At 7:10 p.m. the loudspeaker announced “Move Closed. All inmates clear the compound.” It was at this point that I closed the door to my classroom and looked to my students. The first official action that I took as the instructor was to pass out the folders and pencils that the Education Department had issued to me. I made sure to not pass out additional pencils to those who had previously taken pencils off of my desk. After I had done so I brought out my surprise for the class. Weeks prior to the start of the class I had purchased copies of the “Handbook for Writers in Prison” from the PEN American Center ( This is a great book that explains the different kinds of writing and offers exercises and suggestions for engaging in each kind of writing. So, I passed out a copy of this handbook to each of my students for them to keep. This way, even if they learned nothing from me, they would have something to take with them that would surely help them in their literary pursuits. After all, I could only teach them so much in 8 weeks and they would only retain so much of what I would teach.

At this point I asked my students to please take the pre-test that I had enclosed in their folders. This was my first speed-bump. One of the students made a comment that didn’t sit well with me. He said, “Why the hell are you testin’ us when you ain’t taught us nuthin’.” This certainly put me off guard. After all, the concept of a pre-test was clear to me…and others, too, I thought. But clearly this man didn’t get it. So, I explained to him that this was not a test that would be scored, but a test that would show me how much everyone knew. This way I could measure what they learned throughout the class. I also explained that the essay/short answer questions at the end of the pre-test would help me customize the class for them since these questions asked what they were interested in. With a grumble he, and everyone else, took their pre-test. By the time it looked like everyone was done with their pre-tests, I still wasn’t done with their individualized student progress charts. So, I made a mental note to finish that after class.

Going into this — teaching a class to prisoners — I decided early on that I wouldn’t treat anyone as a prisoner. That I’d treat them as college students. So, I started the class by explaining who I was and why I was qualified to teach a class on writing and publishing. I thought it important that they know that I was a qualified instructor, who actually did what he taught. I think that I did a good job at this. No one complained, but I was worried that I came off as boastful. Though, after the class I spoke with one of the students and he informed me that I hadn’t been vain in voicing my accomplishments.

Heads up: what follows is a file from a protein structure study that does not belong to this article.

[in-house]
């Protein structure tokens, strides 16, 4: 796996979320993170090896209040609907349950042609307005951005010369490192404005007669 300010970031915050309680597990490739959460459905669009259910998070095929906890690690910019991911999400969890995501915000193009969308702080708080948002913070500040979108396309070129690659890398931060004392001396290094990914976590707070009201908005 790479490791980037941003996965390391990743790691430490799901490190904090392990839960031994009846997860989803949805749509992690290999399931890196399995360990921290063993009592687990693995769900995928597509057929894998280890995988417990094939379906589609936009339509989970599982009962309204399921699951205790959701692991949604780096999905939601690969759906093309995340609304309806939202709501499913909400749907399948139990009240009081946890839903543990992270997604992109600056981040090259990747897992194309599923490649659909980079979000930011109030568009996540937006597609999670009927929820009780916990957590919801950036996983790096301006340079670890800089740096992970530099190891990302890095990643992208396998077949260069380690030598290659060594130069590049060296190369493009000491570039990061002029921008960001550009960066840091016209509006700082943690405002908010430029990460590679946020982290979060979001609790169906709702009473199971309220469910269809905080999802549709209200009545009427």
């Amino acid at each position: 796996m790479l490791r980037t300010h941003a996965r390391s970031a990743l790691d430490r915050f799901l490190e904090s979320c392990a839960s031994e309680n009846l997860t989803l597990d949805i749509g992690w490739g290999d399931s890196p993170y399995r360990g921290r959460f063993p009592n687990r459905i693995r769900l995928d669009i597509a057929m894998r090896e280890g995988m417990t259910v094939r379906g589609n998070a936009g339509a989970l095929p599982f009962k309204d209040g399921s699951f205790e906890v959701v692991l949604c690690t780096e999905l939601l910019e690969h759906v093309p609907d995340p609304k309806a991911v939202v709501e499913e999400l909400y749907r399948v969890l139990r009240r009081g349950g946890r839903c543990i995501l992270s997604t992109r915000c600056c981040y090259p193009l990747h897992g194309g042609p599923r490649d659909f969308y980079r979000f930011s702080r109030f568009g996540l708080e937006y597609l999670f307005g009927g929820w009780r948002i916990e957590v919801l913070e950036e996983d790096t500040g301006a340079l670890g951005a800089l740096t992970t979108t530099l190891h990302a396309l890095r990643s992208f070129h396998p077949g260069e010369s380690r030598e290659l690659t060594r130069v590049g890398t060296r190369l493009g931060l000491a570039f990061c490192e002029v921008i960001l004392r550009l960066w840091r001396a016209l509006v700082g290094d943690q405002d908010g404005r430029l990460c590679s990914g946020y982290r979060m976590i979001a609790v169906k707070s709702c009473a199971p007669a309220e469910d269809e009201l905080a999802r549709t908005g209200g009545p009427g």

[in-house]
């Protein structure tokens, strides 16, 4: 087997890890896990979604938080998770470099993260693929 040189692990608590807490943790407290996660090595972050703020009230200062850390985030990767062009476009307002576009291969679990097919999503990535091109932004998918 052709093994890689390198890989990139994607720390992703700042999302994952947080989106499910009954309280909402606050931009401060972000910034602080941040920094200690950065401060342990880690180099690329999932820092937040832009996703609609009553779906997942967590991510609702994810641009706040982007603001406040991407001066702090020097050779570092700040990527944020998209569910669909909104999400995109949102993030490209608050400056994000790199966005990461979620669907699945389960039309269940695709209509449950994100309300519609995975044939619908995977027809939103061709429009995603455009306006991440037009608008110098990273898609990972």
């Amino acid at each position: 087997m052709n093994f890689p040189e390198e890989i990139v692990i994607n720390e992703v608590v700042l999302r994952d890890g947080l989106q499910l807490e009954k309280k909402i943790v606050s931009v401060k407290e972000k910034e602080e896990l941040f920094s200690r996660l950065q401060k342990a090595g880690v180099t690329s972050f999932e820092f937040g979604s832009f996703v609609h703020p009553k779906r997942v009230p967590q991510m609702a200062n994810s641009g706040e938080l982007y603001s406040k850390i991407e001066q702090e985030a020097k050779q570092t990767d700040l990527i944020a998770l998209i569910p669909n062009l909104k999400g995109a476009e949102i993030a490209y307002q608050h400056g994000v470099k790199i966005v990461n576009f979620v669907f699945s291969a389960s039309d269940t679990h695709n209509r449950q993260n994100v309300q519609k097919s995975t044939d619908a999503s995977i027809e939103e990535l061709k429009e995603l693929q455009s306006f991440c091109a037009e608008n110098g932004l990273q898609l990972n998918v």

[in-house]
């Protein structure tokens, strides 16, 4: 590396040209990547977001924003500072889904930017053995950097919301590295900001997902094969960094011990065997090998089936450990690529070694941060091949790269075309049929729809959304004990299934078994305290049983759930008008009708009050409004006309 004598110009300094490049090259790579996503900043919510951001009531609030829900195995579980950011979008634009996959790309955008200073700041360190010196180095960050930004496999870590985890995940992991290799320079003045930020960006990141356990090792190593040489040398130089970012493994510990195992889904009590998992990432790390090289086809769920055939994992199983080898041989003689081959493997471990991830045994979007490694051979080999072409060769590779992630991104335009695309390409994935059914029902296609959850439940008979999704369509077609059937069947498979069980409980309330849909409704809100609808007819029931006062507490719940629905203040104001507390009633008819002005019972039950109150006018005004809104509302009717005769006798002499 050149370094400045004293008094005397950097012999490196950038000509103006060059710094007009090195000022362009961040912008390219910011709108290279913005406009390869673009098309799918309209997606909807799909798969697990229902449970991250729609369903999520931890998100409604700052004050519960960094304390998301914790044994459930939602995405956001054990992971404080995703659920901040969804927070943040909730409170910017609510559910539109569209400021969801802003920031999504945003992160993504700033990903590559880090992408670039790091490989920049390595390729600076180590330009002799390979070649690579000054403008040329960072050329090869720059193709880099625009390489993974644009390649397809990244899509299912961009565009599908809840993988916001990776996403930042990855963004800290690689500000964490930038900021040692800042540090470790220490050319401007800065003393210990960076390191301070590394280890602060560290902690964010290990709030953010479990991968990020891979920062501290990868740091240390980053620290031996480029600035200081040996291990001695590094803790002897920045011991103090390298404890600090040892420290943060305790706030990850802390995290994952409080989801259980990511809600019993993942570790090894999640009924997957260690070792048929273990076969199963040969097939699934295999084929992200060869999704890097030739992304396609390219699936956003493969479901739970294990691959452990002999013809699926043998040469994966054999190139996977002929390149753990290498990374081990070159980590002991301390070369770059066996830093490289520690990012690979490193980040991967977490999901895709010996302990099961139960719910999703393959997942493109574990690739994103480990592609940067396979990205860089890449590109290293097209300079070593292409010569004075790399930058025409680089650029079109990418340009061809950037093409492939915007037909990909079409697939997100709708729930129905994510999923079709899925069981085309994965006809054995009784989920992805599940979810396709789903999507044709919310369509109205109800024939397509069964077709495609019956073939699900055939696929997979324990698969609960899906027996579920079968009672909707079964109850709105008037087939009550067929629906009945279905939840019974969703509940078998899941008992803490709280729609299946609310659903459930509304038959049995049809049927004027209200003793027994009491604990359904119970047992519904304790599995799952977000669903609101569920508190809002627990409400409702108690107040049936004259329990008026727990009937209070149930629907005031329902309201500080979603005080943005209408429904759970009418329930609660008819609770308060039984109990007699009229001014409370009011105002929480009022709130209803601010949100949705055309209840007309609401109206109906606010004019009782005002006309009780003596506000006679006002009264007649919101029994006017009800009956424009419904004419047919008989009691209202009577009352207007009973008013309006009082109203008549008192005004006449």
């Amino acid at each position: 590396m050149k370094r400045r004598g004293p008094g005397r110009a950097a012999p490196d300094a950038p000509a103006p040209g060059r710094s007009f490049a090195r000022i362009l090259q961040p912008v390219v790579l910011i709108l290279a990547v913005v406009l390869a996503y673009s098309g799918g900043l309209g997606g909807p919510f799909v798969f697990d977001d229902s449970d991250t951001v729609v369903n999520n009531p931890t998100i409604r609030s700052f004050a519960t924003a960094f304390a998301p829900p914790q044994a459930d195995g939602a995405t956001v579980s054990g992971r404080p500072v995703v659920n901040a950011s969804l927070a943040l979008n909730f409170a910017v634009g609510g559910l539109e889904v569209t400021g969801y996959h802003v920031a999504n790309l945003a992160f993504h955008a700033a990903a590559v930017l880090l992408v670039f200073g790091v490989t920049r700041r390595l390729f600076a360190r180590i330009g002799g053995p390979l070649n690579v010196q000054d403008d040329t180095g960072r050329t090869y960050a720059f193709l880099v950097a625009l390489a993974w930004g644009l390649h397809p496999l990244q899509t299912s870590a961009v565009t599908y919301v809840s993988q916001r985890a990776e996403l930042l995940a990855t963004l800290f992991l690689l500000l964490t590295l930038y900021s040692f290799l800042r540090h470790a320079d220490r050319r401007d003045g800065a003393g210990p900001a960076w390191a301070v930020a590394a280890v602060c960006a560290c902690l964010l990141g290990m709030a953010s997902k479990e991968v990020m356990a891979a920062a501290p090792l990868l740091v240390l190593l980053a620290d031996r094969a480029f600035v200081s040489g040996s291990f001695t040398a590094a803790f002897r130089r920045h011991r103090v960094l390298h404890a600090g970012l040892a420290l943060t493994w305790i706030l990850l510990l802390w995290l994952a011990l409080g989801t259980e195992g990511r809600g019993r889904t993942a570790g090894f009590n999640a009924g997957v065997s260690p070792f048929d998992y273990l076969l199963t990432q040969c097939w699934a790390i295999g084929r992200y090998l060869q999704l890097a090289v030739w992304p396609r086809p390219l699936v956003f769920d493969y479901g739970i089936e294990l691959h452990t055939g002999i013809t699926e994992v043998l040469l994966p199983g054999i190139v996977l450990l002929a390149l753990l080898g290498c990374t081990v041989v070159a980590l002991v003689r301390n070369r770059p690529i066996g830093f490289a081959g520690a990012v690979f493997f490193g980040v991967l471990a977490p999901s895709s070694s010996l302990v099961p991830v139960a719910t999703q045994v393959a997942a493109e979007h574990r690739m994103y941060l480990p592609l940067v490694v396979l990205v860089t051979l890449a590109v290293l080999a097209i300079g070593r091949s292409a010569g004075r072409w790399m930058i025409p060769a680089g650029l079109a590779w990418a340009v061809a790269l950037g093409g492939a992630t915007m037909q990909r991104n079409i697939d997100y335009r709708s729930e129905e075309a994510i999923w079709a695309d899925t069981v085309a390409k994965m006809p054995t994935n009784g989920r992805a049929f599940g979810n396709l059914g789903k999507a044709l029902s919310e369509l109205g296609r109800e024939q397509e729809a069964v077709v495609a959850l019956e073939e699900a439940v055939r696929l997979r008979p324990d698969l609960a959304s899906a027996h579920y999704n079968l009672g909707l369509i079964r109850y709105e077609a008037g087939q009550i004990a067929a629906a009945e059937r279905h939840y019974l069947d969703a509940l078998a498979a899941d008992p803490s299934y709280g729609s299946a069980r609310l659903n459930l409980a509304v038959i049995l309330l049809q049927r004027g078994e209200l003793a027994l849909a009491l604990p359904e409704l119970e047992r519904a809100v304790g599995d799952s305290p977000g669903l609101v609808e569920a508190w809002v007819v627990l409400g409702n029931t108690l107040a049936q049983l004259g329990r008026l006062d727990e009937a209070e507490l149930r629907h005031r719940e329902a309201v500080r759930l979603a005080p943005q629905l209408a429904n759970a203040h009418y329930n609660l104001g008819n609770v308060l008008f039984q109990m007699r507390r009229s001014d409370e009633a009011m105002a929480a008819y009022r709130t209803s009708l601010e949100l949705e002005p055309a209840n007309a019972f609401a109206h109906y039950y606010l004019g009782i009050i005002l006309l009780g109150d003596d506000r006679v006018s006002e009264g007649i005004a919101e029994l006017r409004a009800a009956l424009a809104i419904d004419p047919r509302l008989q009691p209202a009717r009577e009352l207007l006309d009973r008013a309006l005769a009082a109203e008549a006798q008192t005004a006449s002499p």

From the very beginning, I wanted each student to understand that everyone could be a writer. I did so by illustrating my own educational history; not an incredibly impressive one to start with. But I also showed how I had built upon my educational history to make something of myself. I worked hard at being supportive. I explained my early follies as a writer, and showed them that after several years of hard work I am now an accepted professional in the social justice and prison education arena. To me, it was important that they understand they could do this, too. All it would take is some hard work. Whether they were educated or uneducated was not the issue. The issue was willingness to try.

After outlining my qualifications, I explained what the course would cover. Everything went off without a hitch. I looked over my prospectus and explained to them what we’d be doing on a week-by-week basis. I also explained how homework would be handled, and what their choices were. Since there was no educational base-line, I decided to allow a lot of variety in the selection of homework. I wanted them to choose the assignments that interested them. So, I informed them that they were to turn in either three 15-line poems, two 500-word articles or essays, one 1,000-word short story, or one 1,000-word article or essay. My goal was to get them to write outside of class, to actually practice what the class teaches. As I explained to them: the way you become a better writer is to write. With this philosophy in mind, I feel that the homework assignments were about right.

Most of the remainder of the class time was filled by a question-and-answer session. They had questions and I had answers. They asked about copyrights, how much money a freelancer makes, how much Playboy pays per piece of writing, about my focus on prison education, about screen writing, and any number of other topics. This was a general relaxed forum that I felt went rather well. While I was a bit nervous the whole time, I felt that everyone, myself included, benefited from the discussion.

Just before the class ended, I did a reading. I had selected three paragraphs from the PEN America Journal. I read an excerpt from Helen Phillips’ “The Disappearing Bride and Other Short Stories.” A piece that I greatly enjoy. In the excerpt, Phillips manages to merge both prose and poetry into paragraph form.